Are my neurotransmitters at fault? I am obviously no Wireless Hill and mywee neurotransmitters (all them pesky little critters) ought to be stripped down and replaced! I take a pill … I still feel ill. But … there is some show of improvement. My pill-interval is now 4 hours instead of 2, and as it takes a hold (say, 2 hours) I am refreshed. I’ve even been accused of running! I’ve shouted (in jest!) at the choir. I’ve stayed up past 8:30. I am beginning to write again.

We have some way to go to stabilise my condition, but finally, after a long fall, a rise … but Robert and I have each other, and beautiful family, and caring friends and are blessed with a choir that nourishes us both xx

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A Walk in the Park, Day 58 (Countback, ZERO)

For fifty-eight days I have trained for this event: I have risen at 5am and ‘joffled’ my way through a 4km circuit followed by a 2km walk for Maddie; I have set to work on the cross-trainer, always planning on a 30-minute session which my spirit baulked at part-way through; I have done an aerobic circuit courtesy of Sworkit, and a ballet workout, both aimed at revitalising lingering regions and restoring circulation; I have made myself a morning Nutriblast to improve my intake of fresh produce; and I have adjusted my medication to try and find a better fit for my current states of cardio and balance and determination.

But I have faltered.

Four days out came the onset of a heavy, long-lasting, nasty flu, and I am watching too poor Robert labour under the strain he has developed.

I am going today, I have to. Mum has arrived to do her 2km walk; Close Harmony is singing at the lunchtime activities; and friends galore are registered for the event.

And look at the total of my everyday hero fundraising page …. $4,476 … overtime I look at it and I grow more amazed by  the countless generosities. I want to circle you all in a hug and hold fast.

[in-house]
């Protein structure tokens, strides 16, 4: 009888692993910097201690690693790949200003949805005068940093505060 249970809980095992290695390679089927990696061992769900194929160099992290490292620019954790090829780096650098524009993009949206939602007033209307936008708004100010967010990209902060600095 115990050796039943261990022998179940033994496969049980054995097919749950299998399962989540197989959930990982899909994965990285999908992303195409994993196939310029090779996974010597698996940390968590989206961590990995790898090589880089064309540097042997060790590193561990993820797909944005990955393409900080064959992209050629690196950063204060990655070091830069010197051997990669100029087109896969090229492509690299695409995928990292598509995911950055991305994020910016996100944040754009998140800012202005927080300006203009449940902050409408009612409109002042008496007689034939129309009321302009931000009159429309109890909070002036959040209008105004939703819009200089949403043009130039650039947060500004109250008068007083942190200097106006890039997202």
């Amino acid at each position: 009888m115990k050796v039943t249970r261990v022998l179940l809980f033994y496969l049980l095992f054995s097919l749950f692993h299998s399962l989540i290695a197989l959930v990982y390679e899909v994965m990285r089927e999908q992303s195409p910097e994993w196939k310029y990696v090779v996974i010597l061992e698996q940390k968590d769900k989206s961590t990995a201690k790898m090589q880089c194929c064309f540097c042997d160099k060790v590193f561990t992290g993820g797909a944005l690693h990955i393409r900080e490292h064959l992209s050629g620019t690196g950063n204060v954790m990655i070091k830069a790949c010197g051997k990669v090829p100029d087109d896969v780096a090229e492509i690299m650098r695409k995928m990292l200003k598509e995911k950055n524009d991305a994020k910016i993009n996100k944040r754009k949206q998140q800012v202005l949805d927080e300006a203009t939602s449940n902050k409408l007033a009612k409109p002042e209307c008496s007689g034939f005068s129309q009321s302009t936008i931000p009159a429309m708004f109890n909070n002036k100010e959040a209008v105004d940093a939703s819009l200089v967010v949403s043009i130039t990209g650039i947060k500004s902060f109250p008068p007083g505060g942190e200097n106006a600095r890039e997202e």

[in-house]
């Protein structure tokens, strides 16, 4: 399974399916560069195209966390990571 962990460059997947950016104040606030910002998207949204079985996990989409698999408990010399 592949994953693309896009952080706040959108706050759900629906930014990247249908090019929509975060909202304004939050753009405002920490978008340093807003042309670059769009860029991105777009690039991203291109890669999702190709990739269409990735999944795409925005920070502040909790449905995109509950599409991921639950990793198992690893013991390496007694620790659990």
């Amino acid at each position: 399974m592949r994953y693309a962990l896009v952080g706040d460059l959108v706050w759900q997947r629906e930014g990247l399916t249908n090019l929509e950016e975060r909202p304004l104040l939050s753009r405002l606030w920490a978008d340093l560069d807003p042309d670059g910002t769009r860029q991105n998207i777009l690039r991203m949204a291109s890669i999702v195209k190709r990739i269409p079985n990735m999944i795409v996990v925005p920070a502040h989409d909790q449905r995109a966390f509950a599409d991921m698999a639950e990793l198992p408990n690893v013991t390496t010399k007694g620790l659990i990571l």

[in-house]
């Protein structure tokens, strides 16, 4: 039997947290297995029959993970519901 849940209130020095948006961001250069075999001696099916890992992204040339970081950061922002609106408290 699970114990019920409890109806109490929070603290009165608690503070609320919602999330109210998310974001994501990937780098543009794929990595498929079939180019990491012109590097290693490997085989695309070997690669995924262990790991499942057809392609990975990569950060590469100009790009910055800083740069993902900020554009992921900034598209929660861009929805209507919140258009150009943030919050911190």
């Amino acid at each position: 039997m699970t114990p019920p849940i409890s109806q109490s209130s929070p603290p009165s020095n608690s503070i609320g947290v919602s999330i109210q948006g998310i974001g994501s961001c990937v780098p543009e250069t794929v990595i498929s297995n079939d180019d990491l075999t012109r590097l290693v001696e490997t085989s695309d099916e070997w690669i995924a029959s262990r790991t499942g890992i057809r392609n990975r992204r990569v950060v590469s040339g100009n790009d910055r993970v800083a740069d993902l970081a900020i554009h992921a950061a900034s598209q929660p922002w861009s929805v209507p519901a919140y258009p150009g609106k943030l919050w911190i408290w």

Send us all energy for today, please, for kind conditions, for an easy stride and a steady step. Today, no one should know a stumble!

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A Walk in the Park, Day 49 (Countback 10 days)

It is the flow of abundance that matters.

Not the training. Or the actual fundraising (although these are important).

But the heart sees something more important here…

The free flowing, fast falling care of kind folk for another ..

I am made humble by these acts of generosity, and they will never be forgotten.

I aimed for $500. With one week to go, I have raised $4,100.

May I lift you up, raise you high should you ever need me.

B & R x

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iSing on the vocal cake …

I’ve been published.

By a reputable journal covering vocal health and performance artistry.

And its an online journal. With  international reach. Bet you’re surprised to know that my fanciful prose has been lassoed into a different arena.

Must I disclose that its owner is my good friend, chanteuse and vocal coach par excellence, former Nedlands resident now living in the UK, Line Hilton?

Just read the article!

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The haiku artist

At work, Cathy has done a nice job of a display in  the front window on the subject of ‘poetry’. She  has included a whimsical incomplete haiku. Which got me to thinking (in rhyme, of course) …

Who writes Haiku?

It’s précision in our language that is telling;

Merely thinking that it’s not is quite absurd.

Every action is ascribed upon an actor,

And then that actor is described by just one word.

 

It is often that that word will be much larger

Than the action that it’s outcome will describe.

There are times when it will be a little shorter,

And there, to put it plainly, is the jibe.

 

Additive

A Play  is created by a playwright;

A novelist enacts the novel, see;

A drama is the thing of every dramatist,

And every word is right as it can be

Subtractive

A comedy’s dependent on the comic,

And poetry the poet brings to life.

But travel to Japan, every woman, every man

Is in strife,

Is perplexed,

Is unknowing,

Sorely vexed,

When describing it is who

Who knocks out a sweet haiku,

Is it the work of a haikuist,

Like?

Or just a haik?

Who writes haiku?